Tony Bennett has long been as much a jazz singer as a pop singer, though I readily acknowledge that the distinction between the two has always been fuzzy. This has been particularly true throughout the second coming of his career—his rise again to popular and critical acclaim over the past two decades. The onetime crooner and belter of “I Left My Heart in San Francisco” can’t quite hold those long notes like he used to or glissando up and down the scale without an occasional unintended bump. The marvel is, he’s still a great singer at age 88, in no small part by jazzing his singing even more than he used to.
Bennett’s new album with Lady Gaga, Cheek to Cheek, is an exhilarating textbook, if such a thing may be, of jazz singing, in which Gaga, prodded by Bennett’s foxy grandpa, discovers her inner Ella Fitzgerald. Jazz singers don’t usually rise to the top of the charts, but Cheek to Cheek topped Billboard’s list of best-sellers in the week after its release, and a concert version of same aired Friday, October 24, on PBS's Great Performances series.
Cheek to Cheek provides a brisk, brief survey of 11 songbook or jazz standards. (The entire album clocks in at a mere 34 minutes.) On most of the numbers, voiceless instrumentals from either Bennett’s usual combo or a swinging big band take up nearly half the performing time, as they would in a jazz club. Bennett’s vocals still highlight his exuberant flights well above the melodic line, but as he’s aged, he’s become more staccato in his delivery. Quarter notes may become eighths, which affords him more leeway to sing just behind or before the beat, to morph himself more into a jazz instrumental. Like Placido Domingo, whose voice has gone from tenor to baritone as he’s aged, Bennett has adjusted to time’s physiological impositions with effective, and affecting, vocal modifications.
Lady Gaga—like Bennett, a New York-born Italian American (her given name is Angelina Germanotta, his is Anthony Benedetto) —is a full 60 years younger than Bennett, with a voice that demonstrably can soar. On Cheek to Cheek, it not only soars but scats, runs and sings off the beat in an Ella-inflected mode. To keep up with Bennett, it has to. On Cheek to Cheek, “Firefly,” by Cy Coleman and Carolyn Leigh, comes off as a 50-yard-dash of a number, Bennett and Gaga providing rapid-fire pyrotechnics and then, bam! It’s done.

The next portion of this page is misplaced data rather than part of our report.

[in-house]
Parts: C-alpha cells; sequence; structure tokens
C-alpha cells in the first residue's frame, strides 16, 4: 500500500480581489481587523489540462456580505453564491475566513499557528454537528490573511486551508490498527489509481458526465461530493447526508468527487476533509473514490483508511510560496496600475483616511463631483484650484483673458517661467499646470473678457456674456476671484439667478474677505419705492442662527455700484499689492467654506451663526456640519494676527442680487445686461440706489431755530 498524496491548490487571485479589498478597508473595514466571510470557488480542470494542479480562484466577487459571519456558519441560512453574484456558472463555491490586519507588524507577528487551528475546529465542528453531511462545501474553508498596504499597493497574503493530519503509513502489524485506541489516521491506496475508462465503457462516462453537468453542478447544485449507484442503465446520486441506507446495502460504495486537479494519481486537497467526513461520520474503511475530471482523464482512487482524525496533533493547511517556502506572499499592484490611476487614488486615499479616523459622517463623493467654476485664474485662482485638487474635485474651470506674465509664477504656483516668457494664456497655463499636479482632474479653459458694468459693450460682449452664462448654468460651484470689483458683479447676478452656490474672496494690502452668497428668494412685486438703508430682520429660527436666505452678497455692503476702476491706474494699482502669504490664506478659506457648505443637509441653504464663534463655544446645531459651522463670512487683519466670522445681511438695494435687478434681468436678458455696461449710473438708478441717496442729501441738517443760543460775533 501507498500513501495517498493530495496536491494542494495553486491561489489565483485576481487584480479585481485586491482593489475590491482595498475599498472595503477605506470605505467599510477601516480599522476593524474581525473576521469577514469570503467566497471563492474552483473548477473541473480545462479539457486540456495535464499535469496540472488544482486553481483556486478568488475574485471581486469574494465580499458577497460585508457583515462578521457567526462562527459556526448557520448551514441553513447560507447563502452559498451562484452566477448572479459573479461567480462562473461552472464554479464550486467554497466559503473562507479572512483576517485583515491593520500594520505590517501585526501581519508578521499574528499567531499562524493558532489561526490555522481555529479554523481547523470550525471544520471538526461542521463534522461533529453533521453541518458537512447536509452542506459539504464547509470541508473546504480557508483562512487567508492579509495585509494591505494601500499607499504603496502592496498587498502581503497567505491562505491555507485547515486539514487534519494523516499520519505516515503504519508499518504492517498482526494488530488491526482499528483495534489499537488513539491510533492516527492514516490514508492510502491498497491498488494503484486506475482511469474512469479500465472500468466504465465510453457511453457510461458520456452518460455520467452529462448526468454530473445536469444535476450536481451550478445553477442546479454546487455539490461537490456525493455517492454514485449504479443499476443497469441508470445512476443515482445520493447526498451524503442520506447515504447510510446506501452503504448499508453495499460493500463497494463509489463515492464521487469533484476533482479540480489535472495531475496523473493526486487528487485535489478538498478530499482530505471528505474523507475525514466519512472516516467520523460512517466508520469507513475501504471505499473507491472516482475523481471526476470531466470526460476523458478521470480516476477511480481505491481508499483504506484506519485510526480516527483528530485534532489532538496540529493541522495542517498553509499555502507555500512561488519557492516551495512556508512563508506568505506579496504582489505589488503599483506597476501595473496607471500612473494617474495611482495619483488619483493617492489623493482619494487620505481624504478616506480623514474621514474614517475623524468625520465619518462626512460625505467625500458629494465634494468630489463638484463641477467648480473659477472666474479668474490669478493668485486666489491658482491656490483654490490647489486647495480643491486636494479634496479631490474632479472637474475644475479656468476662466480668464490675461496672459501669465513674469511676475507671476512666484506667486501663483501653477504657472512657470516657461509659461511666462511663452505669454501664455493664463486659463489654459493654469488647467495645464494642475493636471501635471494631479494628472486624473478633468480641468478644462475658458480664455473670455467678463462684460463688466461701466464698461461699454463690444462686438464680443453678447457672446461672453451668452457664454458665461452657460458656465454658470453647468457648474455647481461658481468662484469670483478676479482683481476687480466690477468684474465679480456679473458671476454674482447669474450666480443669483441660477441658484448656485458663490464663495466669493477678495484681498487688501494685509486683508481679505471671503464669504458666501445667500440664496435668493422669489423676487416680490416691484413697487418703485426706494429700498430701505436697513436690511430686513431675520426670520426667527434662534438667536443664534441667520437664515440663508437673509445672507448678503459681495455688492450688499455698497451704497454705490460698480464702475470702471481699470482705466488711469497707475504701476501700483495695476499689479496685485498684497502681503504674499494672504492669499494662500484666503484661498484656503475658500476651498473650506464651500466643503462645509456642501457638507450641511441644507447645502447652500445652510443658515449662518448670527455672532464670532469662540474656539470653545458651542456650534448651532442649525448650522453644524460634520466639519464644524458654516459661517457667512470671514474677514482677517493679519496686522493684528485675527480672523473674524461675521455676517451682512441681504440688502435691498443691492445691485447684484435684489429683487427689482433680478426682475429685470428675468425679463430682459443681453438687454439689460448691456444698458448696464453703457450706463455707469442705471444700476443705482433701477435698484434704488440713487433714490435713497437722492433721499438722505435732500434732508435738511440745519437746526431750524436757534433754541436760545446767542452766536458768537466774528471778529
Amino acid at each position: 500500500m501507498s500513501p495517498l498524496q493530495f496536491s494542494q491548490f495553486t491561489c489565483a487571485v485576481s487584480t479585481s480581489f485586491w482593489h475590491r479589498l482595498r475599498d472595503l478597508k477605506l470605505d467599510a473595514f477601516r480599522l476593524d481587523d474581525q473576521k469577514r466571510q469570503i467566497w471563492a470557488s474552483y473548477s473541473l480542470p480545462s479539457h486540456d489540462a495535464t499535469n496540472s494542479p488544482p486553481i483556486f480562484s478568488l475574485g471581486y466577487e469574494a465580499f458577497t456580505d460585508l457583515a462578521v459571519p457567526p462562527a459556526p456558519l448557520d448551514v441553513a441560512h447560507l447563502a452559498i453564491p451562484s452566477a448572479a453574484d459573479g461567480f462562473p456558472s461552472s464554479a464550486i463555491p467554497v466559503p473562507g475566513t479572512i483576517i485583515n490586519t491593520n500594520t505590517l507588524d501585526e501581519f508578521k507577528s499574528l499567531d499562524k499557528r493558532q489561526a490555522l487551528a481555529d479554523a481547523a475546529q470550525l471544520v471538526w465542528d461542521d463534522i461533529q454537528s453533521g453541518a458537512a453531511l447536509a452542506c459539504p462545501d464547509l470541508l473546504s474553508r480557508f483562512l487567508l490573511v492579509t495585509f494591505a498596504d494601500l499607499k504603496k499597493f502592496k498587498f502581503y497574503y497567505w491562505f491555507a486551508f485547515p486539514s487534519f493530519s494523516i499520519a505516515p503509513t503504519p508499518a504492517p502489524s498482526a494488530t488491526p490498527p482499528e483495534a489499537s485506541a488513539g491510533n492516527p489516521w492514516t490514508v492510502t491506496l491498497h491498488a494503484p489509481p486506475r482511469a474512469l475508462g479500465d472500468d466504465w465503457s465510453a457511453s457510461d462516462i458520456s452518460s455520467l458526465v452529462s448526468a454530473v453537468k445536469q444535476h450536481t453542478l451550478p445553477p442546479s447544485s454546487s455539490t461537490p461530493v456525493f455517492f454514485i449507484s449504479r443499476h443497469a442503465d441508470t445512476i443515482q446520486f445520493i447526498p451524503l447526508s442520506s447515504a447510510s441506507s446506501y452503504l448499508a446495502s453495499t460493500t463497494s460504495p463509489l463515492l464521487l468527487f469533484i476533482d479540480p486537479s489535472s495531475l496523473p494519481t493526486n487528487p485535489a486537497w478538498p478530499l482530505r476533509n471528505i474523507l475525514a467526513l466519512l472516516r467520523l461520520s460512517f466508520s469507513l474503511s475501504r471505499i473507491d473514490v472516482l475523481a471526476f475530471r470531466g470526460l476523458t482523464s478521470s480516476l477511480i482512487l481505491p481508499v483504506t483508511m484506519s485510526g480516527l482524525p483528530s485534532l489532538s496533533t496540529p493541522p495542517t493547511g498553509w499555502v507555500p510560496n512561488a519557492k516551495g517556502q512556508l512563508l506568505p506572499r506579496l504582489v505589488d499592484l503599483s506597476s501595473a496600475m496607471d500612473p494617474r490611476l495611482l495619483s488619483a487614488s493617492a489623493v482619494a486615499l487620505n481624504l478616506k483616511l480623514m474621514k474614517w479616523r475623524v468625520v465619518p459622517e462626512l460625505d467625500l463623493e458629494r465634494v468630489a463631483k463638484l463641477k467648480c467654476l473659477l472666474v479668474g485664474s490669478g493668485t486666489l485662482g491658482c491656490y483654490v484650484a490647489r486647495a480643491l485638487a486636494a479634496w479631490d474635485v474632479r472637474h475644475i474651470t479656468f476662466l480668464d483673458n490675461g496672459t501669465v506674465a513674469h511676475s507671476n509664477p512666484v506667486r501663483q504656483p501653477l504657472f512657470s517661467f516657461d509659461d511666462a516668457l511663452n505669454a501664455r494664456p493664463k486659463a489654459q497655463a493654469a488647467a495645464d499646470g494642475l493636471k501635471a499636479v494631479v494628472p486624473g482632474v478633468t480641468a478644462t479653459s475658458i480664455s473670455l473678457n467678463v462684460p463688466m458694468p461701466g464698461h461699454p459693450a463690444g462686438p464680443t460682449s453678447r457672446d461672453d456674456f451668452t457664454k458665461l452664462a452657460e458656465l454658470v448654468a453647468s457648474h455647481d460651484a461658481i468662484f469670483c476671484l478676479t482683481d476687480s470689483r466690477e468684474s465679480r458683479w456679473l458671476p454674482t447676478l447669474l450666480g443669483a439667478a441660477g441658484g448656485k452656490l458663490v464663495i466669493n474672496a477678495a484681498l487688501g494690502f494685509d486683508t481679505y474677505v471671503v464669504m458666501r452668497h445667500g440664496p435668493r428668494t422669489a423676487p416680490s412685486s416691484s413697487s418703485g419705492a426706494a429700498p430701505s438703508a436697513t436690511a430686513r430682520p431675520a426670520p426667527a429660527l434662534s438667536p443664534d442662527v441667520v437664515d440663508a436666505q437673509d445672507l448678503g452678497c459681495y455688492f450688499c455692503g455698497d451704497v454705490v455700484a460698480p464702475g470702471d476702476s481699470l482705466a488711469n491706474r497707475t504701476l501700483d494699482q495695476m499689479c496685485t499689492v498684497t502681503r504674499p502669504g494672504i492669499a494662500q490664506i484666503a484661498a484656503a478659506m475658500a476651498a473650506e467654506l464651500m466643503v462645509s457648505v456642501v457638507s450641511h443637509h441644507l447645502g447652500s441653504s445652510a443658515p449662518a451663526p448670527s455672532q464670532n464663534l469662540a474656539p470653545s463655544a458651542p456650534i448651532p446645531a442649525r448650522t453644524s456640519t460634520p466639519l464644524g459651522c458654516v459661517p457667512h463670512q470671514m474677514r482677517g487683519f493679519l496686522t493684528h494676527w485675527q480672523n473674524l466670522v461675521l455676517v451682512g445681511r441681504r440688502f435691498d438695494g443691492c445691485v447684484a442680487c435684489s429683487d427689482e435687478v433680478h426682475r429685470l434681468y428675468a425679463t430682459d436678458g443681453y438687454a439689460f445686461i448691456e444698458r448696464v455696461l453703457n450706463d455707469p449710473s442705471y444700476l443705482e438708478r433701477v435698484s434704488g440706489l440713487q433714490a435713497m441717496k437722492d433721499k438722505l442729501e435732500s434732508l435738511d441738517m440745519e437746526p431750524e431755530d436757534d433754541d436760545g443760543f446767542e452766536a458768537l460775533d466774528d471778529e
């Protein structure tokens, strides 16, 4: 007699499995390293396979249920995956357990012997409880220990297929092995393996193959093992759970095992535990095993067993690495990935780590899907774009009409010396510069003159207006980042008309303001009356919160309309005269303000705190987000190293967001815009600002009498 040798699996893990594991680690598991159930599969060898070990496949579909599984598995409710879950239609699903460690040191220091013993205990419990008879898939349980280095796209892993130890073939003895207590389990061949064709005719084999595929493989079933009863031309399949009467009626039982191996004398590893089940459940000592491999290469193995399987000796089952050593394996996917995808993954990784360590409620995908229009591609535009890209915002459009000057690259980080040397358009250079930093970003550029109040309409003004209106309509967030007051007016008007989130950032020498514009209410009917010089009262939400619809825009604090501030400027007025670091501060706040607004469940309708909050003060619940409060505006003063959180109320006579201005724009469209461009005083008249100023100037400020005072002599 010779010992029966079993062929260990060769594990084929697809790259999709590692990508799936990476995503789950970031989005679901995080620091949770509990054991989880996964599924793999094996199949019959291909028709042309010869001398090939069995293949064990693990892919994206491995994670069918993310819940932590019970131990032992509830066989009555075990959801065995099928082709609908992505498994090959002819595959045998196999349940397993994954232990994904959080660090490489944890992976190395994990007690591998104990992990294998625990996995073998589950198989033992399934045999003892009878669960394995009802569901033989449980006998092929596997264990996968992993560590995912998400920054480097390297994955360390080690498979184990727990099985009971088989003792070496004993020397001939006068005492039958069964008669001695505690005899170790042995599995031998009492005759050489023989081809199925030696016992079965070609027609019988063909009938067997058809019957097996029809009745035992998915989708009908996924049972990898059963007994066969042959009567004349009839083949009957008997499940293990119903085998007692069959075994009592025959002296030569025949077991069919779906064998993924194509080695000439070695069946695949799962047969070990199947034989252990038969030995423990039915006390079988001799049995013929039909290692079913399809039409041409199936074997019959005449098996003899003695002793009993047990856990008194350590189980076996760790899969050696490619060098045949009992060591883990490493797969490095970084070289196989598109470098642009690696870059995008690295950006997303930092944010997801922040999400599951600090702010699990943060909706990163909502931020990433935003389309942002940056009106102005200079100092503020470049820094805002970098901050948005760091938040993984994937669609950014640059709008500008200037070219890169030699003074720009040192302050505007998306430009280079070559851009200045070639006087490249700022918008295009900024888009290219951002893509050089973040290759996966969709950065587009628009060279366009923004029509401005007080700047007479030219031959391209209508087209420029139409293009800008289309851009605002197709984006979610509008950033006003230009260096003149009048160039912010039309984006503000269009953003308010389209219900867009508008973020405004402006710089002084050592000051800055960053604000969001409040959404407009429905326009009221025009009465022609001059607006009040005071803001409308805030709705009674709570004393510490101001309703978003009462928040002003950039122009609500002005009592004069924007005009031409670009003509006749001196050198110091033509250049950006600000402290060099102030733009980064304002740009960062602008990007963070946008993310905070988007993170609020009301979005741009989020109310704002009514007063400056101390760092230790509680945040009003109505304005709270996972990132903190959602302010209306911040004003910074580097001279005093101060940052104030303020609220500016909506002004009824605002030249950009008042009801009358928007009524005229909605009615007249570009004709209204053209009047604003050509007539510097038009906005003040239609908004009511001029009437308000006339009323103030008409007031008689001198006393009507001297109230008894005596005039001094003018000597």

Cheek to Cheek’s song selection ranges from Irving Berlin (two numbers), Cole Porter, and Jerome Kern and Dorothy Fields—the songbook side—to Duke Ellington (also two numbers). Bennett’s affinity for Ellington may confirm his jazz orientation. (Sinatra, by contrast, stuck more to the songbook, didn’t do much Ellington, and didn’t go in for scat singing as much Bennett does.) But songbook and jazz don’t really constitute a dichotomy. There’s no clear line between the two, as both Bennett and Sinatra consistently demonstrate.
To be sure, the theater song classics have incomparably better lyrics than the jazz song classics, as two numbers on Cheek to Cheek (Porter’s “Anything Goes” and the Ellington-Mitchell Parrish “Sophisticated Lady”) demonstrate. (The closing couplet of the latter—“When evening is nigh/You cry”—is painfully clunky: nigh? Sigh.) But the rhythmic sophistication of the best theater songs matches nearly anything in jazz, and even when the composer wasn’t known for his rhythmic sensibility—and Kern surely wasn’t—he would rise to the occasion when he wrote for Fred Astaire. Three of the songs on Cheek to Cheek were written explicitly for Astaire: The album’s title number and “Let’s Face The Music and Dance” (both by Berlin) and Kern and Fields’s “I Won’t Dance.”
Astaire is a key figure in the evolution of American song. Indeed, more song classics were written for Astaire than for anyone else. The list includes not just the three on this album, but “A Fine Romance,” “A Foggy Day,” “Fascinating Rhythm,” “Let’s Call The Whole Thing Off,” “Night and Day,” “One for My Baby,” “Pick Yourself Up,” “Something’s Gotta Give,” “They Can’t Take That Away From Me,” “Top Hat”… I could go on, but you get the point. George and Ira Gershwin, Berlin, Porter, Kern, Harold Arlen, Johnny Mercer—every top theater composer of the '20s, '30s, and '40s except Richard Rodgers; every top lyricist except Lorenz Hart and Oscar Hammerstein (who wrote with Rodgers) and Yip Harburg—wrote for Astaire. The dance numbers remain indelibly his; the ballads were later claimed by far greater singers (as Sinatra did with “One For My Baby”).
Why Astaire? For one, his rhythmic precision and non-melodramatic singing that made the lyrics uncommonly clear lent itself to the new kind of song that the Gershwins were trying out in the first half of the '20s. In the '30s, the RKO musicals Astaire made with Ginger Rogers gave Berlin, Porter, and Kern the same opportunity, as Astaire’s later films did for Arlen and Mercer. No one ever had a better sense of timing than Astaire, who was an accomplished jazz drummer. When his 1936 film Swingtime was playing at the Radio City Music Hall, Astaire slipped in to watch a few minutes, and quickly emerged to place an emergency call to RKO. The soundtrack on one of the reels, he said, was running three frames ahead of the image. Three frames—that is, three twenty-fourths of a second—not two, not four. The studio checked. Astaire was right.
In short, Astaire afforded a greater rhythmic sophistication and precision to the great songbook composers and lyricists. Actually, he demanded it of them, and from the ‘20s through the ‘40s, the rhythms of the better theater and film songs grew more complex, at the same time that jazz was a popular medium as well. Two distinct art forms connected and built on each other in countless ways. You can hear them connect throughout the nearly 70-year career of Tony Bennett, up to and including Cheek to Cheek.